Latest Articles from ConsensusDocs!
What You Need to Know About “Ipso Facto” Clauses and Their Impact on Termination of a Contractor or Subcontractor in a Bankruptcy
By: Martha B. Chovanes, Partner, and Laurie A. Stanziale, Partner, Fox Rothschild LLP.
While contractor bankruptcies have long been an issue in the construction industry, in the aftermath of COVID-19 and the resultant labor, material and supply-chain delays, contractor bankruptcies are of even greater concern. Many construction contracts attempt to protect the upstream party from a bankruptcy filing of its contractor or subcontractor by providing for an automatic right to terminate a contract, referred to as “ipso facto” clauses. However, such clauses are generally unenforceable as bankruptcy laws, specifically Section 365(e) of Title 11 of the United States Code, protect the party filing for bankruptcy (the “Debtor”) from unilateral termination of the contract by the non-Debtor party.
Indemnity: What You Don’t Know Can Hurt You!
By: Caitlin Kicklighter, Emory Law Student (2024 Graduate), Bill Shaughnessy, Partner, Jones Walker LLP.
Risk allocation between the parties is a critical component of any construction contract. Indemnity obligations can be some of the important risk-shifting provisions of any design or construction contract. Indemnity provisions typically require one party, the Indemnitor, to agree to “hold harmless,” and/or reimburse another party, the indemnitee, from claims and liability arising out of the party’s work. Considering the financial consequences that an indemnity provision can have on a construction project, it is critical that all parties to a construction contract know the legal implications of the contract indemnity provisions and understand any limitations in enforcing the indemnity provisions depending on the controlling jurisdiction. While most indemnity clauses and obligations are enforceable, many states have enacted anti-indemnity statutes prohibiting or restricting specific indemnification provisions. These anti-indemnity statutes afford protection to contractors and subcontractors not generally in a position to protect themselves from overly extensive indemnity obligations.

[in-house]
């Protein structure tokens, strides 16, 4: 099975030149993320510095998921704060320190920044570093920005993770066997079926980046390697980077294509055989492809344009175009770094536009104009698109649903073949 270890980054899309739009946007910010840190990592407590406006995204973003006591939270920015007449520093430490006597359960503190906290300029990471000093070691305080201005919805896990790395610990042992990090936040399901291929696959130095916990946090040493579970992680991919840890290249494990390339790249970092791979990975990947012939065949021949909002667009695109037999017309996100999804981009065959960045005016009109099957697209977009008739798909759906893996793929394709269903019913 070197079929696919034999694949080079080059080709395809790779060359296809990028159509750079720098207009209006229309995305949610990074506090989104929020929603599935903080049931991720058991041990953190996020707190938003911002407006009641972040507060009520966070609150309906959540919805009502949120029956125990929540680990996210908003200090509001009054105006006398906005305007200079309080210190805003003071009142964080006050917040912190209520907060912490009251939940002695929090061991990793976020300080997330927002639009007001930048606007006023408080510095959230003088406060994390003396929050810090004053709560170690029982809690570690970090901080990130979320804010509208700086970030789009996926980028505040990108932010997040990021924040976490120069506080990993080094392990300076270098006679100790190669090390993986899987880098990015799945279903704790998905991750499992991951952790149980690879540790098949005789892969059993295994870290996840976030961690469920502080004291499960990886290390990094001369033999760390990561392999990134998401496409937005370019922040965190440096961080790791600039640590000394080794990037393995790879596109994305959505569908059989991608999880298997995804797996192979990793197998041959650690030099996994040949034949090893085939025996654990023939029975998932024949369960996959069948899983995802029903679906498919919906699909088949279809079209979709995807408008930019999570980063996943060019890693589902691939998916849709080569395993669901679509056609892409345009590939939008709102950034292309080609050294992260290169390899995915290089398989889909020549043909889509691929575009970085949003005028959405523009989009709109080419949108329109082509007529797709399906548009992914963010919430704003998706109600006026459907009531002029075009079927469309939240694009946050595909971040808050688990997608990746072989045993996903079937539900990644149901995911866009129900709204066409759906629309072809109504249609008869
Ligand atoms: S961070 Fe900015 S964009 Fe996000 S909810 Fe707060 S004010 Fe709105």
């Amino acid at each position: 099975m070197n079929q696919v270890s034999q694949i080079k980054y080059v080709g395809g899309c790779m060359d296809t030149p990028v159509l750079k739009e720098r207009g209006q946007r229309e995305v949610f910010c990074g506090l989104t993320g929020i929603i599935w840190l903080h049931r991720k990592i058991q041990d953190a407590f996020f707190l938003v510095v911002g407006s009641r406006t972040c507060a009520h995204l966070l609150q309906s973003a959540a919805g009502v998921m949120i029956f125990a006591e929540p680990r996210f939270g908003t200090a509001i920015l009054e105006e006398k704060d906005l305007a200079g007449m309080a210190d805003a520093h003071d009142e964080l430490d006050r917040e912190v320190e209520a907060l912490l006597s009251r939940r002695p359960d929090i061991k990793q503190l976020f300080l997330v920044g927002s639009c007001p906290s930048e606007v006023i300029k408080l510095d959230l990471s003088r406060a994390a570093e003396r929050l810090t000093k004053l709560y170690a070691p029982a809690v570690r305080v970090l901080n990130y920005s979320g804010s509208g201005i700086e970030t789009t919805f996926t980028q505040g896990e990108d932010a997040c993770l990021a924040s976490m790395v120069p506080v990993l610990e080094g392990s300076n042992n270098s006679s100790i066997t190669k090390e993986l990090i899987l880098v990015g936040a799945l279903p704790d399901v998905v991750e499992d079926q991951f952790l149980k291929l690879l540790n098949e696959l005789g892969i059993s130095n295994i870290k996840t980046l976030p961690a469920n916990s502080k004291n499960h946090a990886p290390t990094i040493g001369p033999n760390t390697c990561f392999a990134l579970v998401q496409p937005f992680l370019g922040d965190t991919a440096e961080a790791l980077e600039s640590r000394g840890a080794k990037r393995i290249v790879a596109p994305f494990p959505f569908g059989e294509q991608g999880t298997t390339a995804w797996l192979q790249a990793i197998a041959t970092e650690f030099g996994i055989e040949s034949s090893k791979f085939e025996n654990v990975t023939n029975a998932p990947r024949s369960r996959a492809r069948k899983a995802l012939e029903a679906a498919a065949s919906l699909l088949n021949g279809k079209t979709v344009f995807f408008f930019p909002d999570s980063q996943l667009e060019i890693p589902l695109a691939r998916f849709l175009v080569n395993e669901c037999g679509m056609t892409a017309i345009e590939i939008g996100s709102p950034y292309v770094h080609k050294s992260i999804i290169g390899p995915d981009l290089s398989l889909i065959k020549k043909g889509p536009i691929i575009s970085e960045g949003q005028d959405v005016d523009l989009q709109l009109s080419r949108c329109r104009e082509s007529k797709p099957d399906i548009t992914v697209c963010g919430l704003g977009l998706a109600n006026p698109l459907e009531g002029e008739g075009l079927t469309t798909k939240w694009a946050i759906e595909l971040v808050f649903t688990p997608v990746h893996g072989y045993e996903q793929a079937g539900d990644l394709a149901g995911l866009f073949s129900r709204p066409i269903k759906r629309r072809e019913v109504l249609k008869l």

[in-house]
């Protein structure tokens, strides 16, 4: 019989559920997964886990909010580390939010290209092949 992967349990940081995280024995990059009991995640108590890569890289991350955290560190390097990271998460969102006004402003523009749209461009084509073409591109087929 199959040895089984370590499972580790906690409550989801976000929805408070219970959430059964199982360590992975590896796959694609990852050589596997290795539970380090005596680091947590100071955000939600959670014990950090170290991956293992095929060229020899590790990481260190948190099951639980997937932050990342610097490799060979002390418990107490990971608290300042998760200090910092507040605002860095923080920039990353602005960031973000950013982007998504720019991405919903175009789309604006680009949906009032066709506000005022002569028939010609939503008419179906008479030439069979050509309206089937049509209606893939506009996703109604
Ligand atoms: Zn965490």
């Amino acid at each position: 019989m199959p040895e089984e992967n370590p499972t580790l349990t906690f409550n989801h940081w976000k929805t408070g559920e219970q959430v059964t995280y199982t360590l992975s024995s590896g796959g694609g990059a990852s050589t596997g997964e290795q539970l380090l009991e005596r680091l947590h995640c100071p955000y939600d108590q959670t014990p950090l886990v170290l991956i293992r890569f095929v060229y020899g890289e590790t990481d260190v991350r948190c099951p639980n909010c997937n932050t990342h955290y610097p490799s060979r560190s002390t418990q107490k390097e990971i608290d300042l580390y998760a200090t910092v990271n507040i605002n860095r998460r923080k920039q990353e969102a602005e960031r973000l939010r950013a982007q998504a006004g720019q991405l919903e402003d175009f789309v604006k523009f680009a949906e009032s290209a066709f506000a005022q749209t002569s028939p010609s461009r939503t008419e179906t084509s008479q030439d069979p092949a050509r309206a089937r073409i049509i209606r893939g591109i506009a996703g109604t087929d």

Anticipating Material Supply Chain Issues in Construction Projects
By: Matthew Cox, Partner, Smith Currie & Hancock LLP.
Recent news related to construction material escalation has been sobering. Today, general contractors face increased risks related to cost escalation of numerous construction materials, and it is expected that increased costs will be passed on to owners in the form of increased bid prices.
Setting a Standard for Good Faith and Ethics in Construction Contracts
Trusting that your fellow contracting party will act ethically and in good faith is essential. Aligning the parties’ interests with the project’s success creates the right foundation to build successfully. Setting the right tone and expectations between party relationships is one of the reasons that ConsensusDocs contracts have been used on construction projects worth more than $50 billion but have yet to be the subject of a reported court decision.
You Are on Notice: Failure to Comply With Contractual Notice Provisions Can Be Fatal to Your Claim
By: Jenifer B. Minsky, Esq. Senior Counsel, Peckar & Abramson, P.C.
Imagine your firm is the construction manager on a multi-million-dollar project. At the end of the project you are five million dollars out-of-pocket. You have a stack of claims for additional and extended work which led to the overrun, payment for which will easily cover the shortfall. However, the owner refuses to compensate you until you can satisfactorily answer their inquiry: “Where are the notices that are expressly required under the terms of the contract?” You had a good relationship with the owner’s field representative who was aware you were performing the work and understood that your company was compiling claims. The once cooperative owner, now suffering financial restraints of their own, is resolute in their refusal leaving you no choice but to expend substantial sums of money to litigate the claims, the success of which is far from assured.